Besides the direct political motives of imperialism-the desire to strengthen national security by strategic naval bases such as Cyprus and the Cape, or to secure additional sources of manpower as the French sought in Africa, or to enhance national prestige as the Italians did in Libya there was a medley of other considerations which, in varying proportions, entered into the desire for colonies. One was the activities of explorers and adventurers, men like the Frenchmen, Du Chaillu and De Brazza, in equatorial Africa; Or the Welshman, Henry Morton Stanley, in the Congo basin; or the German Karl Peters in east Africa. Prompted by a genuine devotion to scientific discovery, or a taste for adventure, or a buccaneering love of money and power as was Cecil Rhodes in South Africa-men of initiative and energetic enterprise played an important personal part in the whole story.
Christian missionaries played their part too in the spread of colonialism. The most famous was the Scot, David Livingstone. A medical missionary originally sent to Africa by the London Missionary Society, he later returned under government auspices as an explorer “to open a path for commerce and Christianity.” When he had disappeared for some years in quest of the source of the Nile, Stanley was sent to find him, and duly met him in 1872 on the shores of Lake Tanganyika. When Livingstone died in Africa in 1873, his body was taken to London under naval escort, to be buried in Westminster Abbey as a great national hero. But Livingstone was only one among many, and France, even more than Britain, sent organized missions into Africa to convert the heathen to Christianity.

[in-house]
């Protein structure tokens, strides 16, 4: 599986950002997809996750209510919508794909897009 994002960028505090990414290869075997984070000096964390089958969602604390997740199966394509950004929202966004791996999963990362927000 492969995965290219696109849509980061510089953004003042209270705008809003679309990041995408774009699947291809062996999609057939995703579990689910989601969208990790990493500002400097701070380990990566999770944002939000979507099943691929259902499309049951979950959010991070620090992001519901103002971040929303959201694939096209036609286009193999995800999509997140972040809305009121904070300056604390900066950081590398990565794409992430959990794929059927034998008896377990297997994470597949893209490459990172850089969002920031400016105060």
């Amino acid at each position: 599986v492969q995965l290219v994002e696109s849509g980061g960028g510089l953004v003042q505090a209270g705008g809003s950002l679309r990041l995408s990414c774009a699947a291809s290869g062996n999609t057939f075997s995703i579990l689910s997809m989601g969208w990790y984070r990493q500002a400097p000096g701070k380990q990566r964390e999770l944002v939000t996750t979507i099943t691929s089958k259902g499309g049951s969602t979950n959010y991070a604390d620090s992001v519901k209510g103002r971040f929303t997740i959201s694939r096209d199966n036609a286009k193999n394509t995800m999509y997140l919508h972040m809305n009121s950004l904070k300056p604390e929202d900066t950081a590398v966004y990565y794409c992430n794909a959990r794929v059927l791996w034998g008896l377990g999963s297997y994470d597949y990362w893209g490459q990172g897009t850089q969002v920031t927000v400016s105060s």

The Catholic missions of France under the Third Republic were exceptionally active, and provided two thirds (some forty thousand) of all Catholic missionaries. They were spread all over the world, including the Near and Far East; and in 1869 Cardinal Lavigerie, installed only the year before in the see of Algiers, founded the Society of African Missionaries, soon to be known because of their Arab dress as the ”White Fathers.” By 1875 they spread from Algeria into Tunisia, and set up a religious protectorate that preceded the political protectorate. Gambetta said of Lavigerie, ”His presence in Tunisia is worth an army for France.” Other French missions penetrated into all parts of Africa, setting up schools and medical services, often in the footsteps of the explorers and adventurers. Belgian missionaries were active in the Congo as early as 1878.